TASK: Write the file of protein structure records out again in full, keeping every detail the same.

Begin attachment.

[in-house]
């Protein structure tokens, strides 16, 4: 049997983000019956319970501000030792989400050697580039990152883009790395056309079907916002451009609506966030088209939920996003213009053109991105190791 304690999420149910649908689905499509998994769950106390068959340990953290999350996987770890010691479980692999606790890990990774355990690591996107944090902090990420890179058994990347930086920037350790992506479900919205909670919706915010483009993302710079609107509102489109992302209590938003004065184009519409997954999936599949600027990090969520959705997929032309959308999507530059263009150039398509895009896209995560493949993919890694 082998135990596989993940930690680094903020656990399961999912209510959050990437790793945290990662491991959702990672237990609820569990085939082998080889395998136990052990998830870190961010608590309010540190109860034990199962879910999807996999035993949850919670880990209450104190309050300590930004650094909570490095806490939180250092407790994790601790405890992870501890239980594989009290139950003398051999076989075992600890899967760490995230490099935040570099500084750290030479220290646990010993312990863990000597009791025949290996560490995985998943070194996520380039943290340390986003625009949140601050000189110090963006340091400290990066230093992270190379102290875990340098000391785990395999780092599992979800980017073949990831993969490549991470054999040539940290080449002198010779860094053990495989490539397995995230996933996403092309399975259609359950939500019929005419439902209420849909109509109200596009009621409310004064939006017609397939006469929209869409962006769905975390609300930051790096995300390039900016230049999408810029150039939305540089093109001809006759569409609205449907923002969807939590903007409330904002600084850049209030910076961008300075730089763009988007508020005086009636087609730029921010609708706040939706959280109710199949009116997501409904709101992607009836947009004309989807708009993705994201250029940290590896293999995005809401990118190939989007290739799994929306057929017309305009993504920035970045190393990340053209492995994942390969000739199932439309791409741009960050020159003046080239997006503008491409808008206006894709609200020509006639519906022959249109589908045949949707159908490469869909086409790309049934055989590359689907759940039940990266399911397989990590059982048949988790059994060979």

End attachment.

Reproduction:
[in-house]
């Protein structure tokens, strides 16, 4: 049997983000019956319970501000030792989400050697580039990152883009790395056309079907916002451009609506966030088209939920996003213009053109991105190791 304690999420149910649908689905499509998994769950106390068959340990953290999350996987770890010691479980692999606790890990990774355990690591996107944090902090990420890179058994990347930086920037350790992506479900919205909670919706915010483009993302710079609107509102489109992302209590938003004065184009519409997954999936599949600027990090969520959705997929032309959308999507530059263009150039398509895009896209995560493949993919890694 082998135990596989993940930690680094903020656990399961999912209510959050990437790793945290990662491991959702990672237990609820569990085939082998080889395998136990052990998830870190961010608590309010540190109860034990199962879910999807996999035993949850919670880990209450104190309050300590930004650094909570490095806490939180250092407790994790601790405890992870501890239980594989009290139950003398051999076989075992600890899967760490995230490099935040570099500084750290030479220290646990010993312990863990000597009791025949290996560490995985998943070194996520380039943290340390986003625009949140601050000189110090963006340091400290990066230093992270190379102290875990340098000391785990395999780092599992979800980017073949990831993969490549991470054999040539940290080449002198010779860094053990495989490539397995995230996933996403092309399975259609359950939500019929005419439902209420849909109509109200596009009621409310004064939006017609397939006469929209869409962006769905975390609300930051790096995300390039900016230049999408810029150039939305540089093109001809006759569409609205449907923002969807939590903007409330904002600084850049209030910076961008300075730089763009988007508020005086009636087609730029921010609708706040939706959280109710199949009116997501409904709101992607009836947009004309989807708009993705994201250029940290590896293999995005809401990118190939989007290739799994929306057929017309305009993504920035970045190393990340053209492995994942390969000739199932439309791409741009960050020159003046080239997006503008491409808008206006894709609200020509006639519906022959249109589908045949949707159908490469869909086409790309049934055989590359689907759940039940990266399911397989990590059982048949988790059994060979």